Friday, March 27, 2009

Birding has its Rewards

I was birding the other day and came across a Wood Duck. I watched as the Wood Duck mucked in the cattails at the far edge of the un-frozen swamp for sometime. I was hoping that it would move closer so I could get a good photo. Wood Ducks are one of my favorites and I think the most difficult to get a good image of because of the contrast between of all the light and dark colors. I'm always excited when I find a woody and ever hopeful that this may be the time I get a signature image. But it wasn't going to be today because the woody was just staying back in the reeds, feeding. Oh well, the next time.

As I was walking back to my car, I noticed something moving out of the corner of my eye. A quick look through my binoculars and I could see that it was a Muskrat and it was heading my way. Using my car as a blind I was able to watch and photograph the Muskrat as it foraged around on the open waters of the swamp looking for food, unaffected by my presence. Watching this little guy go about his business without a care in the world was one of those magic moments that is a side benefit of birdwatching .
Ahhhh, The rewards of birdwatching!


Equipment used: Canon 40 d with a EF 400 f5.6 lens hand held

All Rights reserved, © 2009 Peter Manship

Wednesday, March 25, 2009

Red-tailed Hawk at Great Meadows Charlestown NH

Driving down Rt 5 south of Charlestown NH I stopped to look over the waterfowl at Great Meadows when this hawk shows up out in the field and was just hanging there Hover-Hunting.
With the sun in my eyes I thought Rough-legged Hawk hover-hunting. The hawk then flew over to a snag right next to the road. I got this image and realized that this hawk could be a Red-tailed Hawk which also hover-hunts sometimes. The difference is the height the red-tailed was at , about a third of the distance closer to the ground then a Rough-legged Hawk would hover-hunt at. From this new angle I could see the tail banding and the what I call spangled breast feathers of the Red-tail as apposed to the dark more solid belly and single dark tail band of the Rough-legged hawk. So if I hadn't tried to get a photo of this bird on the snag I would have ID-ed this bird as a Rough-legged hawk an been 100% wrong . Which is one of the many reasons that I love birding, your always learning something new about the birds your watching... This last image I got driving home on rt103 in Rockingham Vt, the hawk was gliding along in big circles which allowed me to get a good image.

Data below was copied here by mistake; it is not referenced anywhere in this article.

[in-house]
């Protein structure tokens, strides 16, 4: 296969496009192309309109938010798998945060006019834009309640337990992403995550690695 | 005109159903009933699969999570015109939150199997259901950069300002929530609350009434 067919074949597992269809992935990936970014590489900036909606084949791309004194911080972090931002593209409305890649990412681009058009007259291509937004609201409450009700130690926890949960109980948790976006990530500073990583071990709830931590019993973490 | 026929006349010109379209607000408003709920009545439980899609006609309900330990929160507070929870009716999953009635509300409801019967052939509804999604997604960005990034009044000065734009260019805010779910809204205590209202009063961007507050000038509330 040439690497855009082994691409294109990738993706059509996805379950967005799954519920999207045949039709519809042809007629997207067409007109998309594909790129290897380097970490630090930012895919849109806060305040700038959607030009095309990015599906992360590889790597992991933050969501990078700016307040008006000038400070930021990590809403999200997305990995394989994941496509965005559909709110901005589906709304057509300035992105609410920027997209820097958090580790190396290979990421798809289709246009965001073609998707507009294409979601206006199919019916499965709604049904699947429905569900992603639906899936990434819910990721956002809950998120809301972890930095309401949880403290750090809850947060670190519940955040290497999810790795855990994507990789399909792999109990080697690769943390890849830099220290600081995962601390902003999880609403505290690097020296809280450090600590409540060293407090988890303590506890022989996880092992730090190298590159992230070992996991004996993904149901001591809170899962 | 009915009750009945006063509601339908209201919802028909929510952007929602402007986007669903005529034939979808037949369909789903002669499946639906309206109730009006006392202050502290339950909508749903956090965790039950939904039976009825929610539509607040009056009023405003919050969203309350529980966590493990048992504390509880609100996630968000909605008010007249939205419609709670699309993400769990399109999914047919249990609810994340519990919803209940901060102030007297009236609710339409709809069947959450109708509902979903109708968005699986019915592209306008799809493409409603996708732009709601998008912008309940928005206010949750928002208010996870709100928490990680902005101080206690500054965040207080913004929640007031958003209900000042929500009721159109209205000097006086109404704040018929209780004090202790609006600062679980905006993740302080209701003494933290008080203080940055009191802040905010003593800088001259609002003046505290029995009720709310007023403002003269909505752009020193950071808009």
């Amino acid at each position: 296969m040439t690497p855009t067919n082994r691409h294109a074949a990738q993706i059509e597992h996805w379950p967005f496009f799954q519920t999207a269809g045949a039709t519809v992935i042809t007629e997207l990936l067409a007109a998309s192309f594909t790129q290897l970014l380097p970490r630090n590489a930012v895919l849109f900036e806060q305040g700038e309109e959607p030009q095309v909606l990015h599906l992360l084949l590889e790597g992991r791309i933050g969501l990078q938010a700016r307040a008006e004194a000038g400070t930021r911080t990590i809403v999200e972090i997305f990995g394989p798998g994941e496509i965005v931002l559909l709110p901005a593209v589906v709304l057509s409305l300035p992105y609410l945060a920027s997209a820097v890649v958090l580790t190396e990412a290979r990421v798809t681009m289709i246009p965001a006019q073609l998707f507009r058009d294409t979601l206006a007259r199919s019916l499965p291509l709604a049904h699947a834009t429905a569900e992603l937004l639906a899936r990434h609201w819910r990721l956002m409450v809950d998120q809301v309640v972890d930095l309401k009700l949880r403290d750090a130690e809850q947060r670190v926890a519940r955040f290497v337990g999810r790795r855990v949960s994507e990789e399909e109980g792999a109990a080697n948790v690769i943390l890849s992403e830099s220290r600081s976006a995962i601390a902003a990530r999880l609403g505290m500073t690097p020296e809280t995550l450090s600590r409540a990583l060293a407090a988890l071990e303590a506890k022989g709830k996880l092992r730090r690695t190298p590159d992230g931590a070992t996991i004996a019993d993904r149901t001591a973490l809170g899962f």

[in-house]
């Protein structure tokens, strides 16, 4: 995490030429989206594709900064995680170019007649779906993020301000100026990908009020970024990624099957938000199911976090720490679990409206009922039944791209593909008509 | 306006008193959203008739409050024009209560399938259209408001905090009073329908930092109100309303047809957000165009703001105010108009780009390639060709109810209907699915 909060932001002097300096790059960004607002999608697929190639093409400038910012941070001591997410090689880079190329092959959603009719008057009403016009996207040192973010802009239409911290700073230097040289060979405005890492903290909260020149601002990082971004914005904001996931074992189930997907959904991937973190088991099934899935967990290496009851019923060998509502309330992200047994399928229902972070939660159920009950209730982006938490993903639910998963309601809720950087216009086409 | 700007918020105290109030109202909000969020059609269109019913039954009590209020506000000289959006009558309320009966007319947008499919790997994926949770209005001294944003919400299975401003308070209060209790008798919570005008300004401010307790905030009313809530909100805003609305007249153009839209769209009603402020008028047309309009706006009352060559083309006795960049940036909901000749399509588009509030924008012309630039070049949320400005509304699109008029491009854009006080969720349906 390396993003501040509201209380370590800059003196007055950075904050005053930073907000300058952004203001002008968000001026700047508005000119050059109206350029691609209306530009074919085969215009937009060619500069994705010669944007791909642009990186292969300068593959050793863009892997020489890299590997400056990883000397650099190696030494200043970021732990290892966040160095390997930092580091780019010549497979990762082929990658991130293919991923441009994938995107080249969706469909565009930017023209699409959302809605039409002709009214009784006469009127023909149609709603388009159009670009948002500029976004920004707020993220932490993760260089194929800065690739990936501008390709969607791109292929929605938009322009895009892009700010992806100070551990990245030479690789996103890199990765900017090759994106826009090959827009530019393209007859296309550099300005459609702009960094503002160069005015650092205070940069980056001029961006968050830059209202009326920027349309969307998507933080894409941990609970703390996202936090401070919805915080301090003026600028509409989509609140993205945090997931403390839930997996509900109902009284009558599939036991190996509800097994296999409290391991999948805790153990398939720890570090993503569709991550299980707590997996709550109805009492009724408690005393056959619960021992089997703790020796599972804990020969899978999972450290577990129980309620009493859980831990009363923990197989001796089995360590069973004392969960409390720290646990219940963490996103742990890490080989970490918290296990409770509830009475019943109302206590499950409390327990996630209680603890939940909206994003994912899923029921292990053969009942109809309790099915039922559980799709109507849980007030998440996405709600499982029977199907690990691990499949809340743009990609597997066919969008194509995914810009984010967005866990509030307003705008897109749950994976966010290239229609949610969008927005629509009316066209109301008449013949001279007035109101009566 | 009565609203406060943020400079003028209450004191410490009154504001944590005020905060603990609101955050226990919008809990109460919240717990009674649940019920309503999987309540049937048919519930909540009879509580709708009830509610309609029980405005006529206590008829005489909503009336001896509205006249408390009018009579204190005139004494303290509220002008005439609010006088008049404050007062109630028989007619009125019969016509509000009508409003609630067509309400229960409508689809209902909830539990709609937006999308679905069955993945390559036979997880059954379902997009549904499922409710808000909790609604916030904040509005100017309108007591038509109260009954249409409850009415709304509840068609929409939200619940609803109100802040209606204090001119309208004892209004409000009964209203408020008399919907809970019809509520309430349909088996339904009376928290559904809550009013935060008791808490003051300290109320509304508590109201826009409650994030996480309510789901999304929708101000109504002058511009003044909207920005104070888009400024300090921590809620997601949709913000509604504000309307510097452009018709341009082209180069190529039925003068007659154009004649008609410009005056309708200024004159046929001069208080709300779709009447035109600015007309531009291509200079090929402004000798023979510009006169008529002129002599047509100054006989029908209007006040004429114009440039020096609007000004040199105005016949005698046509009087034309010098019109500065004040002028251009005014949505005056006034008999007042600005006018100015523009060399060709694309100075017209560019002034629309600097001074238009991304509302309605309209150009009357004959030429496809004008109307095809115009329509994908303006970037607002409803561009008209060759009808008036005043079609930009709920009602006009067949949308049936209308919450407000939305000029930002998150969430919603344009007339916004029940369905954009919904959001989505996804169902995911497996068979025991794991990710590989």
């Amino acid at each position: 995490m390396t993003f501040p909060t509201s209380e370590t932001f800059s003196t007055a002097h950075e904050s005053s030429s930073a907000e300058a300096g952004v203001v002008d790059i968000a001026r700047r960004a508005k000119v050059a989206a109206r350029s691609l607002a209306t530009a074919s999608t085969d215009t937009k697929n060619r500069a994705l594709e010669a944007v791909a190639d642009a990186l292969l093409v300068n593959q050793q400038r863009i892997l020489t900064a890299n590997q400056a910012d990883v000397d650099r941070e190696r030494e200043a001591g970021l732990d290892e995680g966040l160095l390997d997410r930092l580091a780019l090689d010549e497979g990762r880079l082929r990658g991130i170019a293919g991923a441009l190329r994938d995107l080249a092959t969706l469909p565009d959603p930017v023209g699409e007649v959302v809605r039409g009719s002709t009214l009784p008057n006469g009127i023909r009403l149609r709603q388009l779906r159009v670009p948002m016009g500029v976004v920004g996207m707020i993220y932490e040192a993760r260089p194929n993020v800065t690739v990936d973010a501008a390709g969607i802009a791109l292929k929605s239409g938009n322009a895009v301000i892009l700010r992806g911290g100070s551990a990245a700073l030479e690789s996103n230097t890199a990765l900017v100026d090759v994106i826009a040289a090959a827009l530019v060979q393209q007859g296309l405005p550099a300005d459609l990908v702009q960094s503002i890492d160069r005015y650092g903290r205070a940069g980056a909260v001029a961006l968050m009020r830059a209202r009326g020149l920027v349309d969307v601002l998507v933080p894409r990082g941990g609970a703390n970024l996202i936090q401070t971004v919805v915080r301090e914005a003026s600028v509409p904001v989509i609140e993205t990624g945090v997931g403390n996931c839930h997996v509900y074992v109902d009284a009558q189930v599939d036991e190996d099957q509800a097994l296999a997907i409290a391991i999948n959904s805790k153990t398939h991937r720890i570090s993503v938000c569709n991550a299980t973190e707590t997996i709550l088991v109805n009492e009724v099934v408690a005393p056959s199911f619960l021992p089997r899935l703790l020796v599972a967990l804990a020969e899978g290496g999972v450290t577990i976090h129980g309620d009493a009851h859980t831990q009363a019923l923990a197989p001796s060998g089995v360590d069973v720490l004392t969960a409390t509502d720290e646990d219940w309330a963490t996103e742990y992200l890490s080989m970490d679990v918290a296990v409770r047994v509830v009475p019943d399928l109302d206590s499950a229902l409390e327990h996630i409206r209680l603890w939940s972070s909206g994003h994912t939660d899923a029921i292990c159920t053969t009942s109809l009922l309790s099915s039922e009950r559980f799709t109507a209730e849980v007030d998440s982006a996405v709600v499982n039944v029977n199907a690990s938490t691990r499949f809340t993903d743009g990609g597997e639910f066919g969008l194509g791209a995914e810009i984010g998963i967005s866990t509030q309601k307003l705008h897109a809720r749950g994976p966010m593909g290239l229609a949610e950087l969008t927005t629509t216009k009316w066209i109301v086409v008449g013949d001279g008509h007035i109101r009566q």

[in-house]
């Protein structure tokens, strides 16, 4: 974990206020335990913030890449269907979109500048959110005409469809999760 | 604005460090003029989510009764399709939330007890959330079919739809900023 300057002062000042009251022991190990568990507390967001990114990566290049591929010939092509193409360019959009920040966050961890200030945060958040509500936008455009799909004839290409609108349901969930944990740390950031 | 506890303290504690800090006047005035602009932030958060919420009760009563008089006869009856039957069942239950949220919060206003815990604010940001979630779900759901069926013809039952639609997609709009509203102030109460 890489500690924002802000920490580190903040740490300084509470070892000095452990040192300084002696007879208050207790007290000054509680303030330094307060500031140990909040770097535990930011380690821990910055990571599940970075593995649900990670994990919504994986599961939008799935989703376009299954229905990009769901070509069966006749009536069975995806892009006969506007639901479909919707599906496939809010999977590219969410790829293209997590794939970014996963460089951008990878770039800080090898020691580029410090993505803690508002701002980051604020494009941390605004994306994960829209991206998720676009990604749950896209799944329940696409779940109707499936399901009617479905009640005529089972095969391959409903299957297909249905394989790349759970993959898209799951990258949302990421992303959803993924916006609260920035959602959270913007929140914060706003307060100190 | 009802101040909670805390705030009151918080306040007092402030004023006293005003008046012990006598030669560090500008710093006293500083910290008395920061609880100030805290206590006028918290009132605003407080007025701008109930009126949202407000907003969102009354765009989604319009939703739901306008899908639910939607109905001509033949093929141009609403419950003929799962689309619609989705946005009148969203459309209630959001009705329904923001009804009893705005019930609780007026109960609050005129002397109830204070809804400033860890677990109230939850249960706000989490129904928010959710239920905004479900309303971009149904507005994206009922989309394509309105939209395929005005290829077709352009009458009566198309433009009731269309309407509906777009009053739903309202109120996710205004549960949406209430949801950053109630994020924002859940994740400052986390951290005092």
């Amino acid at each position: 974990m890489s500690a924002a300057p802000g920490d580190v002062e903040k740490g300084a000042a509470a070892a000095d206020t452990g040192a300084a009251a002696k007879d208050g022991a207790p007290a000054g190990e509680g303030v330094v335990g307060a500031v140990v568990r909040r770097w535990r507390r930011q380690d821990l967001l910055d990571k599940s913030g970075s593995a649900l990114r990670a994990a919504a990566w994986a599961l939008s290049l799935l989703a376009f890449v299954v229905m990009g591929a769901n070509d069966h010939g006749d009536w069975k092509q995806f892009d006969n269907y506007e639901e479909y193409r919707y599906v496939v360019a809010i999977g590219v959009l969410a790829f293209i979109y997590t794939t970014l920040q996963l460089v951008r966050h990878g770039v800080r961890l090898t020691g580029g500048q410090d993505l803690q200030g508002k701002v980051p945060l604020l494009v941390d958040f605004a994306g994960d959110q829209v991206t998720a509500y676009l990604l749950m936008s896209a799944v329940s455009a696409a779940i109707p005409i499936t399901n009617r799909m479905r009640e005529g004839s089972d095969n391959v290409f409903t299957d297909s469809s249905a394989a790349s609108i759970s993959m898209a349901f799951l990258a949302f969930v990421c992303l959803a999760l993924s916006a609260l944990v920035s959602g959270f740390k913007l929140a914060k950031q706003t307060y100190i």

All Rights reserved, © 2009 Peter Manship

Wednesday, March 18, 2009

Northern Harrier hunting

Driving home from Dead Creek WMA yesterday on a dirt road in Bridport Vt (not sure of the name) when a Northern Harrier popped up flying alone side my car down the road, Hunting. My friend asked how fast are you going? 33-34 mph I said, grabbed my camera, stuck it out the window and fired. The bird turned changing direction, I fired two more images off and the hawk went right over the car out into the field and land on it's pray. Luck is a has it's rewards, what a magic moment to watch.
Later on, heading home on rt 103 in Mt Holly Vt I spotted this Barred Owl sitting on the powerline to bring an end to a great day of Birding. For a list of the whole day here is a Link to the list:

All Rights reserved, © 2009 Peter Manship

Friday, March 6, 2009

Ring-necked Pheasant in East Shoreham Vt.

After having had a beautiful day of birding I was headed home on the Richville rd when I saw the unmistakable bright red and gold of a Ring-necked Pheasant in a thicket just down the hill from the East Shoreham cemetery. (Richville road east) By the time I got my car turned around the bird had moved to the other side of the road. It took me a few minutes to re-locate it hiding in a larger group of bushes were it was not giving up very good looks. A noise truck passing spooked the bird and it took to the wing in classic pheasant on the run manner.
This bird was calling loudly as if trying to locate another bird (female maybe) and it's coloring was just fabulous, bright red head, golden browns to rufous against the snow covered background, just beautiful. What a great way to end a day of birding.


P.S. I was informed that not to fare from where I found the pheasant there is a private pheasant hunting business that on occasion a few luck birds escape from. It was a beautiful sight out in the natural environment......alive

story and images © 2009 Peter Manship